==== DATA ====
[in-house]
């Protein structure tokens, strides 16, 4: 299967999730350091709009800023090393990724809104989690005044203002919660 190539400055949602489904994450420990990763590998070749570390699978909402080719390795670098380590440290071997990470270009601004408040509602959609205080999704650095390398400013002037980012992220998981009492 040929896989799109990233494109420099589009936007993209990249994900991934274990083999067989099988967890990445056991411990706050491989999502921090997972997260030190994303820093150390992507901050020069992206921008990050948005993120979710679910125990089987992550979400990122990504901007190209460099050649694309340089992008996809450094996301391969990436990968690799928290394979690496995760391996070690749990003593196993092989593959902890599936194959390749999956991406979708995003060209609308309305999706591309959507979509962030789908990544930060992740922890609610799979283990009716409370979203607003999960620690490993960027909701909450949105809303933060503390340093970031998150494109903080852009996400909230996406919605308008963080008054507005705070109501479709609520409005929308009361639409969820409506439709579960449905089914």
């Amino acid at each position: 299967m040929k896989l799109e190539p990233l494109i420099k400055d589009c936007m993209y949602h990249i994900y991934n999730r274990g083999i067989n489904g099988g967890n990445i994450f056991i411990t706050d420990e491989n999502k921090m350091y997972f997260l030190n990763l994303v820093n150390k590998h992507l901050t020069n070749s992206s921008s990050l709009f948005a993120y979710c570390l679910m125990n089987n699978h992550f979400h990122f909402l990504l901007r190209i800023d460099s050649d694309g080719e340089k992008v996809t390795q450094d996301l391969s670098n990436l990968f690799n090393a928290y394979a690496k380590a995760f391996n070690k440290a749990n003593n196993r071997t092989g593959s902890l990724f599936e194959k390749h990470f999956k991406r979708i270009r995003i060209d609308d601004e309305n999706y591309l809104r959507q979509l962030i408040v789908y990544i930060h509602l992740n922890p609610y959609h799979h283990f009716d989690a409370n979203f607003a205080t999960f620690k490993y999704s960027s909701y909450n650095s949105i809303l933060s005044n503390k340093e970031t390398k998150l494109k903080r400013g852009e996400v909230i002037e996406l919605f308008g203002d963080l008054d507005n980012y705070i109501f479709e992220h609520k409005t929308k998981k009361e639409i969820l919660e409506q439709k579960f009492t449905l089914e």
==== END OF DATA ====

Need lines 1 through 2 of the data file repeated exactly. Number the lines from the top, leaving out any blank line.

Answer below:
[in-house]
């Protein structure tokens, strides 16, 4: 299967999730350091709009800023090393990724809104989690005044203002919660 190539400055949602489904994450420990990763590998070749570390699978909402080719390795670098380590440290071997990470270009601004408040509602959609205080999704650095390398400013002037980012992220998981009492 040929896989799109990233494109420099589009936007993209990249994900991934274990083999067989099988967890990445056991411990706050491989999502921090997972997260030190994303820093150390992507901050020069992206921008990050948005993120979710679910125990089987992550979400990122990504901007190209460099050649694309340089992008996809450094996301391969990436990968690799928290394979690496995760391996070690749990003593196993092989593959902890599936194959390749999956991406979708995003060209609308309305999706591309959507979509962030789908990544930060992740922890609610799979283990009716409370979203607003999960620690490993960027909701909450949105809303933060503390340093970031998150494109903080852009996400909230996406919605308008963080008054507005705070109501479709609520409005929308009361639409969820409506439709579960449905089914």